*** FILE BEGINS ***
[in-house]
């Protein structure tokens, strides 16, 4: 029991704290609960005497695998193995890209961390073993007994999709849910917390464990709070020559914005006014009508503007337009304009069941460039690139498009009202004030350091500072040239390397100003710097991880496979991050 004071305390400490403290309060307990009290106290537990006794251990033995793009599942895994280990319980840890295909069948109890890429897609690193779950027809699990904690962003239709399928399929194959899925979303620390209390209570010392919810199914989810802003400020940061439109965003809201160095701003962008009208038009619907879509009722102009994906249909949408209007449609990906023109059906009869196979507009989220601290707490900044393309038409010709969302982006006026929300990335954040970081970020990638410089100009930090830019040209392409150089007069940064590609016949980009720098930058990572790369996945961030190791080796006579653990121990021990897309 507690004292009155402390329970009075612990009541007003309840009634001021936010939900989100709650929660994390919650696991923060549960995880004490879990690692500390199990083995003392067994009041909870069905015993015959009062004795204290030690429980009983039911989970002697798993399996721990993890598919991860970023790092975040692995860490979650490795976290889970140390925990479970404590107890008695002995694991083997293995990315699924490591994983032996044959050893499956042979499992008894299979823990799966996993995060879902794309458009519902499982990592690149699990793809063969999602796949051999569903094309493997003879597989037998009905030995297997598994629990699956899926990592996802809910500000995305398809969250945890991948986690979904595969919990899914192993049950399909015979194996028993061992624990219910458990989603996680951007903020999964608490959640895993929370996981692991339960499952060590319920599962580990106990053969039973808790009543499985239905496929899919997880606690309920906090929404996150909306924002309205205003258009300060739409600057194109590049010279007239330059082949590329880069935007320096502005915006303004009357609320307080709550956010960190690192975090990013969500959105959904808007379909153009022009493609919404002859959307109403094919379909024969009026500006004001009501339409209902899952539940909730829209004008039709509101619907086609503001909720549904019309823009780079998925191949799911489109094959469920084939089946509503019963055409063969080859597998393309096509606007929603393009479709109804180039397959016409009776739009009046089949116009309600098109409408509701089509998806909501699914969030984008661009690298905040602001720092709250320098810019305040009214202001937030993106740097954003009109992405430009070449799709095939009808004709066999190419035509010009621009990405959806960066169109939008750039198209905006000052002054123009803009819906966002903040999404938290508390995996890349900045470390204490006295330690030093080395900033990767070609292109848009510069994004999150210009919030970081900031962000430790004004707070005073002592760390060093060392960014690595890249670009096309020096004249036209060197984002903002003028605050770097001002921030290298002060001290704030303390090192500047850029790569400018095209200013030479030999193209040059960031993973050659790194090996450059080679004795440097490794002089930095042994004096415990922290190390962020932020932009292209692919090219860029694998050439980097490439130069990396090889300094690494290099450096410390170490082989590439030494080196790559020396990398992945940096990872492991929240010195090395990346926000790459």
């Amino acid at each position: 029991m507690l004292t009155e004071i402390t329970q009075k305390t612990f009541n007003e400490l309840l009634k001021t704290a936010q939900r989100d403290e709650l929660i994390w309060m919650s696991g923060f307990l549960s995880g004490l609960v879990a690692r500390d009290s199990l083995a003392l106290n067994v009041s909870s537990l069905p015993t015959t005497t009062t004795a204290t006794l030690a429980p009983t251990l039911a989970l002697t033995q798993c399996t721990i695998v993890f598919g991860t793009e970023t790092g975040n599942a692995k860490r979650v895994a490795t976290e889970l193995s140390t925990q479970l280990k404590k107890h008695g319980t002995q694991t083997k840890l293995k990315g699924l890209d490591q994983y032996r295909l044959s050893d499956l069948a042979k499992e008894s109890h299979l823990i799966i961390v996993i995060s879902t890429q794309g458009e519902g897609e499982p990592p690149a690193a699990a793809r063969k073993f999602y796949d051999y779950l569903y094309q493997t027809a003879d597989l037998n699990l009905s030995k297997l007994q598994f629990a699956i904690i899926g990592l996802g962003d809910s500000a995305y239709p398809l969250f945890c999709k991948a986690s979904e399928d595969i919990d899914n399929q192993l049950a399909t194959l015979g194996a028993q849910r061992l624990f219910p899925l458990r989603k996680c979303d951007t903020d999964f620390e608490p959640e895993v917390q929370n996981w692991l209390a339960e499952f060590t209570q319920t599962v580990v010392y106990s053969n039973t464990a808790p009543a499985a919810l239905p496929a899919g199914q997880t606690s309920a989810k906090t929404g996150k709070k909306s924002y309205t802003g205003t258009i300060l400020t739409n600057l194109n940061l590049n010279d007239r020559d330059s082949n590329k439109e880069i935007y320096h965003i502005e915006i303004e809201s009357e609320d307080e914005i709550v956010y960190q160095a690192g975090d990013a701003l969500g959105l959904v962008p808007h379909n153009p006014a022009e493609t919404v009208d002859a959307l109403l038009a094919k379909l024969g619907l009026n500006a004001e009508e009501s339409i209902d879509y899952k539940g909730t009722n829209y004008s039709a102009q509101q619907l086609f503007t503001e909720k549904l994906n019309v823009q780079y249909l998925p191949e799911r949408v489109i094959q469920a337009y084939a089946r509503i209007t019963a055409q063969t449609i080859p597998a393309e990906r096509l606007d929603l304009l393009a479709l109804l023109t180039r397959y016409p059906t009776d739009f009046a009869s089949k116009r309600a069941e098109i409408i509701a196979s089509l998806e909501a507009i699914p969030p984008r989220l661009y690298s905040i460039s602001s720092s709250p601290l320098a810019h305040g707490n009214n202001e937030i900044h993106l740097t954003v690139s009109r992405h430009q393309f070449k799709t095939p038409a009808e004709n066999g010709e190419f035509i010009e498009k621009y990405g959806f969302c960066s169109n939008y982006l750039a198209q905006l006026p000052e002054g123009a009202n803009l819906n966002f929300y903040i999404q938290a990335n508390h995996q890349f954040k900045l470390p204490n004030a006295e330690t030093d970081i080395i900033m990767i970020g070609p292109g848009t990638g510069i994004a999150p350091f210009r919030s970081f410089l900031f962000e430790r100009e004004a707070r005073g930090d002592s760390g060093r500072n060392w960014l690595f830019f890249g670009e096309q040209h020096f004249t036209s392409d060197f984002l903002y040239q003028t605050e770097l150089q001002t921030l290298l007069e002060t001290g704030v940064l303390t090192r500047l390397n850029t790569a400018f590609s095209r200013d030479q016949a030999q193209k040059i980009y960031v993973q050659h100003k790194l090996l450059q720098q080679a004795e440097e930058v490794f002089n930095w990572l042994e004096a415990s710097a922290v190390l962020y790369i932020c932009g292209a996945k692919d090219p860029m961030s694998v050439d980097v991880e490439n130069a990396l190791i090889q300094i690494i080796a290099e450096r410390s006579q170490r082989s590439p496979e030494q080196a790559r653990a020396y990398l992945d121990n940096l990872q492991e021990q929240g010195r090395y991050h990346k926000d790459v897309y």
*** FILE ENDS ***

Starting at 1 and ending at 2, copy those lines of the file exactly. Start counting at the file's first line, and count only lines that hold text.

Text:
[in-house]
């Protein structure tokens, strides 16, 4: 029991704290609960005497695998193995890209961390073993007994999709849910917390464990709070020559914005006014009508503007337009304009069941460039690139498009009202004030350091500072040239390397100003710097991880496979991050 004071305390400490403290309060307990009290106290537990006794251990033995793009599942895994280990319980840890295909069948109890890429897609690193779950027809699990904690962003239709399928399929194959899925979303620390209390209570010392919810199914989810802003400020940061439109965003809201160095701003962008009208038009619907879509009722102009994906249909949408209007449609990906023109059906009869196979507009989220601290707490900044393309038409010709969302982006006026929300990335954040970081970020990638410089100009930090830019040209392409150089007069940064590609016949980009720098930058990572790369996945961030190791080796006579653990121990021990897309 507690004292009155402390329970009075612990009541007003309840009634001021936010939900989100709650929660994390919650696991923060549960995880004490879990690692500390199990083995003392067994009041909870069905015993015959009062004795204290030690429980009983039911989970002697798993399996721990993890598919991860970023790092975040692995860490979650490795976290889970140390925990479970404590107890008695002995694991083997293995990315699924490591994983032996044959050893499956042979499992008894299979823990799966996993995060879902794309458009519902499982990592690149699990793809063969999602796949051999569903094309493997003879597989037998009905030995297997598994629990699956899926990592996802809910500000995305398809969250945890991948986690979904595969919990899914192993049950399909015979194996028993061992624990219910458990989603996680951007903020999964608490959640895993929370996981692991339960499952060590319920599962580990106990053969039973808790009543499985239905496929899919997880606690309920906090929404996150909306924002309205205003258009300060739409600057194109590049010279007239330059082949590329880069935007320096502005915006303004009357609320307080709550956010960190690192975090990013969500959105959904808007379909153009022009493609919404002859959307109403094919379909024969009026500006004001009501339409209902899952539940909730829209004008039709509101619907086609503001909720549904019309823009780079998925191949799911489109094959469920084939089946509503019963055409063969080859597998393309096509606007929603393009479709109804180039397959016409009776739009009046089949116009309600098109409408509701089509998806909501699914969030984008661009690298905040602001720092709250320098810019305040009214202001937030993106740097954003009109992405430009070449799709095939009808004709066999190419035509010009621009990405959806960066169109939008750039198209905006000052002054123009803009819906966002903040999404938290508390995996890349900045470390204490006295330690030093080395900033990767070609292109848009510069994004999150210009919030970081900031962000430790004004707070005073002592760390060093060392960014690595890249670009096309020096004249036209060197984002903002003028605050770097001002921030290298002060001290704030303390090192500047850029790569400018095209200013030479030999193209040059960031993973050659790194090996450059080679004795440097490794002089930095042994004096415990922290190390962020932020932009292209692919090219860029694998050439980097490439130069990396090889300094690494290099450096410390170490082989590439030494080196790559020396990398992945940096990872492991929240010195090395990346926000790459």